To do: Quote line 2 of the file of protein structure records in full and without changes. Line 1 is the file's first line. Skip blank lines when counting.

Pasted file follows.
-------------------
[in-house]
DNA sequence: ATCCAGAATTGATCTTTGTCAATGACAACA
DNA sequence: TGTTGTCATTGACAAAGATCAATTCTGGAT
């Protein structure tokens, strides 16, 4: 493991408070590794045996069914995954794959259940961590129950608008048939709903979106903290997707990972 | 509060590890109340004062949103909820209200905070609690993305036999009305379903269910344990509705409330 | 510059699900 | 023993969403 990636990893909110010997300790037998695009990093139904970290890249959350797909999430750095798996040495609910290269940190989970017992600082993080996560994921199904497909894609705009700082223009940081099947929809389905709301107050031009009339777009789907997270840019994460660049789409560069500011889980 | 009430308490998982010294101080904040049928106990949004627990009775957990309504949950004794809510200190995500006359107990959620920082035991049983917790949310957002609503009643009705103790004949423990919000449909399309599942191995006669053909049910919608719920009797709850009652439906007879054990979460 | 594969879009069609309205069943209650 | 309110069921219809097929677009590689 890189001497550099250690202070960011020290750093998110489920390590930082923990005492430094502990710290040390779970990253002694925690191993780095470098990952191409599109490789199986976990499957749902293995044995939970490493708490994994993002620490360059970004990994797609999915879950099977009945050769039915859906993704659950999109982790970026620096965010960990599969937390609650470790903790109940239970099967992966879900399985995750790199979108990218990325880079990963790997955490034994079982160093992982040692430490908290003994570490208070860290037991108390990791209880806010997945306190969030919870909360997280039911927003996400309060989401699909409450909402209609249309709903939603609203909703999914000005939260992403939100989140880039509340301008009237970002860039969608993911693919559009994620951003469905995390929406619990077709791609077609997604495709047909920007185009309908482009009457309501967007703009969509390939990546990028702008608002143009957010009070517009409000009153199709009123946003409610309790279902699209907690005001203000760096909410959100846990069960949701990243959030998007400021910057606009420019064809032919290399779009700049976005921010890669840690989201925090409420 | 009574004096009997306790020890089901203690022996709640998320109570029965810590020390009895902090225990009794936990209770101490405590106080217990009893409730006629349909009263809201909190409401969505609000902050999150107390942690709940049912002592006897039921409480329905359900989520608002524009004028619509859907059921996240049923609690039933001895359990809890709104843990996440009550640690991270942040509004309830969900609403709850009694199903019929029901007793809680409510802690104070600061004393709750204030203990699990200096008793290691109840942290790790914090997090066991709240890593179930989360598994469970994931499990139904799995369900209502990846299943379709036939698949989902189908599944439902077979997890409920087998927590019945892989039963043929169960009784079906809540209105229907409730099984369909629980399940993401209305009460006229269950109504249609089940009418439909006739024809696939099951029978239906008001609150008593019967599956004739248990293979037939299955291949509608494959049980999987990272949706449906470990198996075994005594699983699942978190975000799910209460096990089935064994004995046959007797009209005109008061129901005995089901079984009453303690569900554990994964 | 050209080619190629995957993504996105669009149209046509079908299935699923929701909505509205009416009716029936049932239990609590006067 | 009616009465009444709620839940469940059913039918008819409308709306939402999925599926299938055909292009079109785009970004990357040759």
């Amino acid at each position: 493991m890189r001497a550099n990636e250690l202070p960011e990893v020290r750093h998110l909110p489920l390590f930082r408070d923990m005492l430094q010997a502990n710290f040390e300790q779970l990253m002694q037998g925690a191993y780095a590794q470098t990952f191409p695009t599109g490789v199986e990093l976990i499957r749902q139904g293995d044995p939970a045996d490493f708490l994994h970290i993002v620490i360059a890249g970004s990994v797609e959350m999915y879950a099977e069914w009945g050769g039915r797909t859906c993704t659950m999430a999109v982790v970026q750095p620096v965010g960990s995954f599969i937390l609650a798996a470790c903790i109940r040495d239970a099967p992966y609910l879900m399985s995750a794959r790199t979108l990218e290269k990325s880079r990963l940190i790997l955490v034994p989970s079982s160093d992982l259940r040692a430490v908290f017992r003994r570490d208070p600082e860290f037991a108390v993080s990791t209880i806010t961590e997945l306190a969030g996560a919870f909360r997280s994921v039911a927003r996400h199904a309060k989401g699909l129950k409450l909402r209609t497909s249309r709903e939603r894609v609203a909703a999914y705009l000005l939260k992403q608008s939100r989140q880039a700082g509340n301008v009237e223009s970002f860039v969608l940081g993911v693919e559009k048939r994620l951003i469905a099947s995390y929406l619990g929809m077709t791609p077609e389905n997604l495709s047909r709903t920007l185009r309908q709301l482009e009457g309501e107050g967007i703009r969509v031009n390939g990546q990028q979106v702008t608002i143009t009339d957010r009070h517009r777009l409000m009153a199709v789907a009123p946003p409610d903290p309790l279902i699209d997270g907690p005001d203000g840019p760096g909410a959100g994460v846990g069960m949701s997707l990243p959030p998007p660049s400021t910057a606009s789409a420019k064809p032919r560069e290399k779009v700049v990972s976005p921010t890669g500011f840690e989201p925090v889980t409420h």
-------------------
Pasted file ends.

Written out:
DNA sequence: ATCCAGAATTGATCTTTGTCAATGACAACA